PhD project

Evaluation of a surgical spasticity-reducing treatment concept for focal spasticity in upper extremity - Therese Ramström

At C.A.R.E. spasticity-correcting surgery is performed with the aim to increase independence or facilitate care of patients who have troublesome spasticity in the upper extremity after neurological injuries. In the current PhD project, we intend to compare the outcome after spasticity-correcting surgery with botulinum toxin treatment. The study is carried out in collaboration with Rehabilitation Medicine, SU / Högsbo Hospital.


The latest development of brain imaging methods enables interesting studies of the brain’s reorganization and its plastic properties in the investigation or treatment of conditions such as pain or various injuries. Functional near-infrared spectroscopy (fNIRS) is a promising new method for locating and quantifying sensory and motor activity in patients with damage to both the peripheral and central nervous systems. fNIRS measures the light absorption in the blood's hemoglobin, which varies with oxygenation. This varying oxygenation in turn, provides information about brain activity in a similar way as functional magnetic resonance imaging (fMRI). Both methods allow indirect quantification of brain activation due to the link between neural activity and local changes in blood flow and blood oxygenation. The goal has been to build up competence in Gothenburg with a focus on primarily mechanisms behind motor recovery after injury, cortical reorganization, sensory and cognitive function. In collaboration with the Biomedical Optics Research Laboratory, Department of Medical Physics and Biomedical Engineering, University College London, United Kingdom, our first goal has been to study brain activation patterns in tasks involving elbow flexion and key pinch in individuals who have undergone grip reconstruction due to paralysis after spinal cord injury. The project includes both functional near-infrared spectroscopy (fNIRS) and fMRI. Other ongoing studies have focus on cognitive function linked to the brain's neural activity in various disease states.

Today's lack of effective treatments for phantom limb pain means that the majority of amputees have to sustain their severe pain. In a collaborative project with Chalmers as principal investigator (Center for Bionics and Pain Research ( an innovative method for the treatment of phantom limb pain called Neuromotus is being evaluated. The method - a kind of virtual motor training, which is believed to stimulate the brain's neuroplastic properties is based on a unique combination of several different technologies and compensates for the weaknesses of available methods. The project uses brain imaging techniques to study mechanisms behind the pain condition as well as mechanisms behind successful treatment with virtual motor training.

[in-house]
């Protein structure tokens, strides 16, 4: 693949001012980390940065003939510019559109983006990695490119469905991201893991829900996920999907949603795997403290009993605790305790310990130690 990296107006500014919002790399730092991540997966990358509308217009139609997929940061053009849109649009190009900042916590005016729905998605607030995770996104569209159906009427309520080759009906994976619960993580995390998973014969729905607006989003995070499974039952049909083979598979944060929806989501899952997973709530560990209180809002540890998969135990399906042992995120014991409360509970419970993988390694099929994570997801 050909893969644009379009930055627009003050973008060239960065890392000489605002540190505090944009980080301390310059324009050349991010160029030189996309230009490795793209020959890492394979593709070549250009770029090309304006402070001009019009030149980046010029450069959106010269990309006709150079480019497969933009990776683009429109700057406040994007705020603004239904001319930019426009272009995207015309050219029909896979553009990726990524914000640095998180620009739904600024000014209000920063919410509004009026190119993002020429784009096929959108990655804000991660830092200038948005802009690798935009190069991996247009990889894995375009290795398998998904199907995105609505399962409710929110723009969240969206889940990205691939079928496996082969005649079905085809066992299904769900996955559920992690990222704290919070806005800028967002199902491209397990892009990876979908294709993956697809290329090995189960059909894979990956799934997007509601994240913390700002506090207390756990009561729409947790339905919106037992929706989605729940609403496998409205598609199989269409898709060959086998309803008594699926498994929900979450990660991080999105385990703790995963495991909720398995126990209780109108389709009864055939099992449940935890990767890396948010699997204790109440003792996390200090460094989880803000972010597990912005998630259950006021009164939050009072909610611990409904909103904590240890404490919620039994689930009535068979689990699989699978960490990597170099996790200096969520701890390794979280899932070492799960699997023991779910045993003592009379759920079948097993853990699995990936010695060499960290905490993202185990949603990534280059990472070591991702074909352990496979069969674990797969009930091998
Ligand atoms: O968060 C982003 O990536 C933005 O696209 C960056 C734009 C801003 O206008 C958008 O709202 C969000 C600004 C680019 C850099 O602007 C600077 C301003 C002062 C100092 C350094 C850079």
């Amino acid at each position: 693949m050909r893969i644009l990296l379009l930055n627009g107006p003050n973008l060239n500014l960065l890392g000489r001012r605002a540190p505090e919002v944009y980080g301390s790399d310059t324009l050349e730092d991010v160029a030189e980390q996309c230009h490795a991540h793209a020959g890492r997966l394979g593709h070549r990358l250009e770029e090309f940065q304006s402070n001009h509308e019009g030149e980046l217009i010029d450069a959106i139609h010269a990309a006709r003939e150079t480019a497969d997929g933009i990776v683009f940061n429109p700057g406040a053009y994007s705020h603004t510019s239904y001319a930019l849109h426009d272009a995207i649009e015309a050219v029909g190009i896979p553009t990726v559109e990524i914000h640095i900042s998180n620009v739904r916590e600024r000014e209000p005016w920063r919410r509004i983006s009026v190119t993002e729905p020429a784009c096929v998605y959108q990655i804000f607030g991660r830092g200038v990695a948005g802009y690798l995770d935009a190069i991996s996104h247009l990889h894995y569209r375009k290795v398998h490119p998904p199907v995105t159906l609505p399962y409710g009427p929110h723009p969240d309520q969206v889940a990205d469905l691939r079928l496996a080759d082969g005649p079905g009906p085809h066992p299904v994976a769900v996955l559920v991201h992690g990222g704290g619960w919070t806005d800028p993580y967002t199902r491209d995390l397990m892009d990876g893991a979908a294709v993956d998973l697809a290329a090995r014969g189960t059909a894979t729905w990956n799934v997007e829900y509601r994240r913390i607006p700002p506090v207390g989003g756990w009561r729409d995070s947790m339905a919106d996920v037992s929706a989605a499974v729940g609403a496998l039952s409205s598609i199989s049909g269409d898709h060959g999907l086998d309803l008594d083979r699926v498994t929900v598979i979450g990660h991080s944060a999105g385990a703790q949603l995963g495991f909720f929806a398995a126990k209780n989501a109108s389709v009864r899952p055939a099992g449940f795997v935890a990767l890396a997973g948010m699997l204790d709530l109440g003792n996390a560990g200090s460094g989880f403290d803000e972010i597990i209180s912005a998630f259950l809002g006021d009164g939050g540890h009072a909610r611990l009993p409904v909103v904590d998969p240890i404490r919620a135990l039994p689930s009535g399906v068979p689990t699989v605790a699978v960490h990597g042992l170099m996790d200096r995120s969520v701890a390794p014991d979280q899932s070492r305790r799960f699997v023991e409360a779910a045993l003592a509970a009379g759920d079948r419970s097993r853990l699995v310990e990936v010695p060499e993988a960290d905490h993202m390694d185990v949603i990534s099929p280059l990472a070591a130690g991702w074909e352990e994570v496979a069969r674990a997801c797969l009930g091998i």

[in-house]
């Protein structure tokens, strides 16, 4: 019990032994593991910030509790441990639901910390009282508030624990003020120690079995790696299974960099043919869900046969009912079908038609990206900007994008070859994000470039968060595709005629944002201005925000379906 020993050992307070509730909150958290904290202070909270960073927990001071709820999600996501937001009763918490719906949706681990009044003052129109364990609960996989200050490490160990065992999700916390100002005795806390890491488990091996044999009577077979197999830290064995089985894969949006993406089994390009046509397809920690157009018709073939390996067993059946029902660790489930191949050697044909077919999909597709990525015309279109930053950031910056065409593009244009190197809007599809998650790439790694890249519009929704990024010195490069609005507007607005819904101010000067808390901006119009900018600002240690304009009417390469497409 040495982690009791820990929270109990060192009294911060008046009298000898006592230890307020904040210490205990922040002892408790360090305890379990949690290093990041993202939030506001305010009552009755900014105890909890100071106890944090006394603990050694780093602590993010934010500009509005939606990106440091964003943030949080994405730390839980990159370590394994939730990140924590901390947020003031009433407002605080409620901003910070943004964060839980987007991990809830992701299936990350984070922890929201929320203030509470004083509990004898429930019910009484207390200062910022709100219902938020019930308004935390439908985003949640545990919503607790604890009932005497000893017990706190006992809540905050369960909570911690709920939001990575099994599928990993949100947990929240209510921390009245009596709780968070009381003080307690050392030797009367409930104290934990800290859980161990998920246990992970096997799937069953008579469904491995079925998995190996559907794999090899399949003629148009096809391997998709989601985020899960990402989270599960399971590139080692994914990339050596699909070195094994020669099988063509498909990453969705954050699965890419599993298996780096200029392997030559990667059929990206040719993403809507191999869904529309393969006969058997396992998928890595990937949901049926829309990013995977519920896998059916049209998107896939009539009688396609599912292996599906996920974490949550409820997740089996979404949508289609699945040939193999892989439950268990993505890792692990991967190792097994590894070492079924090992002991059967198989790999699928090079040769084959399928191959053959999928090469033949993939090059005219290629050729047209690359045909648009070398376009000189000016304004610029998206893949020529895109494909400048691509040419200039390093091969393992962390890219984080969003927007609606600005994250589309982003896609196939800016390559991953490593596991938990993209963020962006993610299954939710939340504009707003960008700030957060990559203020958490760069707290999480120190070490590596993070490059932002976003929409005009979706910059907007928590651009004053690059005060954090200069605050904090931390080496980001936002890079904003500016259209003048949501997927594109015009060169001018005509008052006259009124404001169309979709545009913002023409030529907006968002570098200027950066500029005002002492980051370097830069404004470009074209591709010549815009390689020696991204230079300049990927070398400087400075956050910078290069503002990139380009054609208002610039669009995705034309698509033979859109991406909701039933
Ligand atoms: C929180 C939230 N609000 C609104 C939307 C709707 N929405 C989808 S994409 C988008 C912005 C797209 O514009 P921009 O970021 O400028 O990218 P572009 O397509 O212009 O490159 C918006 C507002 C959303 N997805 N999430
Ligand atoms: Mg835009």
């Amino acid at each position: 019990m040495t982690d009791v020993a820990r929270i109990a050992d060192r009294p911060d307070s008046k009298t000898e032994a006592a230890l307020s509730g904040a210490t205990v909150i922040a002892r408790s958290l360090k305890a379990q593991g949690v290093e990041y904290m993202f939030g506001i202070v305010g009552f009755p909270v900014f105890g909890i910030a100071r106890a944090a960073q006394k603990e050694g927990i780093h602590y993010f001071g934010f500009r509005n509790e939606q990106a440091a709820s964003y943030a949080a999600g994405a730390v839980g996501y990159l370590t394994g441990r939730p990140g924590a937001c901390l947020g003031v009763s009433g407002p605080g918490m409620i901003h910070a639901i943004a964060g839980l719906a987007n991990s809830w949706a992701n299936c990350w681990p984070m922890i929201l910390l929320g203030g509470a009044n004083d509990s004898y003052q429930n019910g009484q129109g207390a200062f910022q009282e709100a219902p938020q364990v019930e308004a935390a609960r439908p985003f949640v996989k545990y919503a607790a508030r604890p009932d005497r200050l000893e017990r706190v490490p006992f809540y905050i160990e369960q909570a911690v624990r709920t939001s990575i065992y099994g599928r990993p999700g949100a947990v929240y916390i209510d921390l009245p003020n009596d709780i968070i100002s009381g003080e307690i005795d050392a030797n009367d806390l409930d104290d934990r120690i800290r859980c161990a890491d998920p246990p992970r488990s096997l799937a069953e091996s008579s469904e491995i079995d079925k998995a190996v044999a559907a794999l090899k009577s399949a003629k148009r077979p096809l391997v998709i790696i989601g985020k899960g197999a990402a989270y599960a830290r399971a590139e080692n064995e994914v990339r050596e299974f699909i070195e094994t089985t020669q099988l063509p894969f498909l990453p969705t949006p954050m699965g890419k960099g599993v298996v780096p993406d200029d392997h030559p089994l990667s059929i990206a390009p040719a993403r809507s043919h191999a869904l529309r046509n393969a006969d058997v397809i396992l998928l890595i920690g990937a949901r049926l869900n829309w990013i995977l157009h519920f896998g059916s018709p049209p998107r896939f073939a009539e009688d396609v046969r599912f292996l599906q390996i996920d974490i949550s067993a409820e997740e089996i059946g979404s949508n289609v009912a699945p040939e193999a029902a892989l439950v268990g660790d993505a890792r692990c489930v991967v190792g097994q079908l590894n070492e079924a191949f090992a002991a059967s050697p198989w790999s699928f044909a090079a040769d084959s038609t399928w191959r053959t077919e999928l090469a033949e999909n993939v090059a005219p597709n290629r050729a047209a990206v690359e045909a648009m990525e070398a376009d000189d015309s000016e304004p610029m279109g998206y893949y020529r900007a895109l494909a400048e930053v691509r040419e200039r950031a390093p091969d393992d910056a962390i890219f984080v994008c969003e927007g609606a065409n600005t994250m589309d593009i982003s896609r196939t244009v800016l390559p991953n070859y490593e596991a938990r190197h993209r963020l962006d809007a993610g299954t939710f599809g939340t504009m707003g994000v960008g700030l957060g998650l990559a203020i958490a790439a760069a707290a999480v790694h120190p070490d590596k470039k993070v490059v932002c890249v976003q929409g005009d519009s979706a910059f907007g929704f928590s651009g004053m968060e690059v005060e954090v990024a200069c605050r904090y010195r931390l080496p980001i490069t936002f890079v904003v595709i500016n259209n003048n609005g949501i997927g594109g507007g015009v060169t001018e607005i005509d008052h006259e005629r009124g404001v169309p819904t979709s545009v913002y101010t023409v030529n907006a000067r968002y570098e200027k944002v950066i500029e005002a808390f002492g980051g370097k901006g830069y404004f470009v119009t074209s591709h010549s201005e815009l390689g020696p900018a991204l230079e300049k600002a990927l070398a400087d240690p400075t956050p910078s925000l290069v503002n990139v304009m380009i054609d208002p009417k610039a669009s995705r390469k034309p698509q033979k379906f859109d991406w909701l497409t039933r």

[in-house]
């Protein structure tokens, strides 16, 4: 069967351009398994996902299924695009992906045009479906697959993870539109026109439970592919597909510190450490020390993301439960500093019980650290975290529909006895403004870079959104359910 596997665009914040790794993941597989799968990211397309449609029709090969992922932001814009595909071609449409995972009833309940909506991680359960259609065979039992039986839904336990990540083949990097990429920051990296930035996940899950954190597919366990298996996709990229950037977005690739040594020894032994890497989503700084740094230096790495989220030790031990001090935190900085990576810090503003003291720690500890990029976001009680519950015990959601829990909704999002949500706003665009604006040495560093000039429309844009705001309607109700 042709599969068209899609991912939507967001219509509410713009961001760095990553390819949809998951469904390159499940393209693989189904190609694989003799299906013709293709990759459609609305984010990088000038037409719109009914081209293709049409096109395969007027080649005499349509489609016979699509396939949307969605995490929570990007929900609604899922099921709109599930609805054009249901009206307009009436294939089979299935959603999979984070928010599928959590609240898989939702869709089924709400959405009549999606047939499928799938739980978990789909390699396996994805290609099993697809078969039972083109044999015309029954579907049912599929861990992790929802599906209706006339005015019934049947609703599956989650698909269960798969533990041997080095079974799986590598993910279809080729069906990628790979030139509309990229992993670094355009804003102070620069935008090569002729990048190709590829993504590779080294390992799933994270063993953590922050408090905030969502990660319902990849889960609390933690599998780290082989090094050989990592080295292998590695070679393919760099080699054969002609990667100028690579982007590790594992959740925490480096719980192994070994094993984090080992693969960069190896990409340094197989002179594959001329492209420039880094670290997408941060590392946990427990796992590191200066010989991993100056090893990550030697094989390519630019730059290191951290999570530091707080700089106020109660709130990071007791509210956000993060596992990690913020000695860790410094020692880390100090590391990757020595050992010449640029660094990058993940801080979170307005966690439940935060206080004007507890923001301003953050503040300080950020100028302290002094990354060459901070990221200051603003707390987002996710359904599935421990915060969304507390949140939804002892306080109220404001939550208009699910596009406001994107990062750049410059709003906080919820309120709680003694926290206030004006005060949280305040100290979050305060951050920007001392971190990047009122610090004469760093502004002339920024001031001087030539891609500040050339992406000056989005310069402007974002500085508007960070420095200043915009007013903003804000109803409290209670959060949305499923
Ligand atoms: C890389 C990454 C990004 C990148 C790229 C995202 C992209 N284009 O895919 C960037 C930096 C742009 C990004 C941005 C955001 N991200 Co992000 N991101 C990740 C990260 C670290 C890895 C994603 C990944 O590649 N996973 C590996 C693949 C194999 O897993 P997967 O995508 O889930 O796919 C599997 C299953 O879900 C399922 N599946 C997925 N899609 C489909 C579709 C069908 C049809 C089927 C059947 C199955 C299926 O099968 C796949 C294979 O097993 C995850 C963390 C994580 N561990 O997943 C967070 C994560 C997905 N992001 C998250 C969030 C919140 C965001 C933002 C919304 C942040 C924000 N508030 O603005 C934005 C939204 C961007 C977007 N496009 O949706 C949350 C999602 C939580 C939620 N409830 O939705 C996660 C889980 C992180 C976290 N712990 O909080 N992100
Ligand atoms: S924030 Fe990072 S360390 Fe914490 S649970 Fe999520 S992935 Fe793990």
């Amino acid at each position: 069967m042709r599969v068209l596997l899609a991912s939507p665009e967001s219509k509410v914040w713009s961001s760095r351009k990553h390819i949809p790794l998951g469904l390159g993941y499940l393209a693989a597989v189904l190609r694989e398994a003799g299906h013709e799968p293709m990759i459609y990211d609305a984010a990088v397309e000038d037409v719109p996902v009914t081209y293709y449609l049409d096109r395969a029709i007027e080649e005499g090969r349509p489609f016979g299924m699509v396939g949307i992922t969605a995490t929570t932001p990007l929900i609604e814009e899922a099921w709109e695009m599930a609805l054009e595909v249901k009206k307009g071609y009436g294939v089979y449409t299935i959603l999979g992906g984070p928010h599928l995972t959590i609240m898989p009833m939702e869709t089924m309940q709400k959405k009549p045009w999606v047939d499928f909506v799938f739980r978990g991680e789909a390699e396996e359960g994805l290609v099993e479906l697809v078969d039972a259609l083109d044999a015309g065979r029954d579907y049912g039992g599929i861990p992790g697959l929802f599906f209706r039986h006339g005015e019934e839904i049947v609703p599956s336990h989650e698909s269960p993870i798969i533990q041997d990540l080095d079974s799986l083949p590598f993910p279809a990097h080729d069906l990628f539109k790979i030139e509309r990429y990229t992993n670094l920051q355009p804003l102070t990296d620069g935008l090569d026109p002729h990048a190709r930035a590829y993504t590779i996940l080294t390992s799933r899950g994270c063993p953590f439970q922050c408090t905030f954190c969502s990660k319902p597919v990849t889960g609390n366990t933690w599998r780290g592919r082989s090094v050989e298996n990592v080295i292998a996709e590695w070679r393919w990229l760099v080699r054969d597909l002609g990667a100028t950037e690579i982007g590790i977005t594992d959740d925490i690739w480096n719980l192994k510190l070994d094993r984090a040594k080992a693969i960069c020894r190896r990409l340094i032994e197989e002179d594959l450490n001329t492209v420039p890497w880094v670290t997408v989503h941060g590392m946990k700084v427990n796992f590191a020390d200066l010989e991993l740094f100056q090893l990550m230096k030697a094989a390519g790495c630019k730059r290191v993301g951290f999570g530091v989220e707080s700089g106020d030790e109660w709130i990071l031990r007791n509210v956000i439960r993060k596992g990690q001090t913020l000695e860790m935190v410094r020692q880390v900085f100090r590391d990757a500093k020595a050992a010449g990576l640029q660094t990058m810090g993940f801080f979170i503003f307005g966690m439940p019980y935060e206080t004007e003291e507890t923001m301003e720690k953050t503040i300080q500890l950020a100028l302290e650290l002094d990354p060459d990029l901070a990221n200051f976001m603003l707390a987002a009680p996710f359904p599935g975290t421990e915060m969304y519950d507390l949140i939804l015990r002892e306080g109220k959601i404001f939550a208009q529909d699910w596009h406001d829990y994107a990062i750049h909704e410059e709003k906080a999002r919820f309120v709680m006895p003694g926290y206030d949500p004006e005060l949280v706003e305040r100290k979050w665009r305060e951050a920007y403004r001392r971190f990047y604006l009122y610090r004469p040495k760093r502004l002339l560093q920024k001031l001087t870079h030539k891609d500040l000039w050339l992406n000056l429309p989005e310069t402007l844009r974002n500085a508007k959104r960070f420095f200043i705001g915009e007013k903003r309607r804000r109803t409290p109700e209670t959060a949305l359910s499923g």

Completed PhD project

Shedding light on cognitive control - Simon Skau

In the current doctoral thesis, cognitive control and its underlying cortical activation have been studied (Simon Skau - "Shedding light on cognitive control" -


PhD project

Whiplash-associated disorders in a patient, healthcare and health perspective - Yvonne Severinsson

The current doctoral project aims to investigate residual disorders in the late phase after whiplash injury. A study involving the region’s primary care units that offer multimodal rehabilitation (MMR) aims to study whether the MMR team's organization, content and measures could be linked to sick leave / work status after MMR. The individuals' experiences after completing the MMR program are also studied.

Myalgic encephalomyelitis / chronic fatigue syndrome (ME / CFS) often involve severe fatigue and exhaustion that knocks out the person's previous activity levels. Associated conditions include fibromyalgia and long-term symptoms after neck-head trauma - Wiplash associated disorders (WAD) and post-consussion syndrome, the latter with overlapping symptoms in the form of impaired memory, neck pain, headache and fatigue. In a doctoral thesis at KI (Gabriella Bernhoff) studies are ongoing regarding ME / CFS and associated conditions with a focus on improved management, investigation and diagnostics in primary care, to investigate a possible connection with instability / nerve impact in the cervical region, to investigate the usefulness of complaints as a diagnostic method to demonstrate instability / nerve impact and finally to analyze patient perspective on care and information about ME / CFS and associated conditions.


PhD project

Mechanical muscle function and functional capacity and effect of aging - Cecilia Elam

With increasing age, body composition and neuromuscular functions change; the proportion of fat increases and the amount of muscle mass decreases, muscle function and balance deteriorate, as well as the elastic properties of muscles and tendons. With this comes an increased risk of falls and further impaired function, deteriorating health and quality of life. In an ongoing doctoral thesis (Cecilia Elam), differences in muscle function among men and women are studied, as well as how the ability to quickly develop power changes with age. In collaboration with the Institute of Sports Science and Clinical Biomechanics, University of Southern Denmark, Odense, Denmark, the effect of immobilization and subsequent rehabilitation on maximum muscle strength, postural control and functional ability in young and older men is evaluated.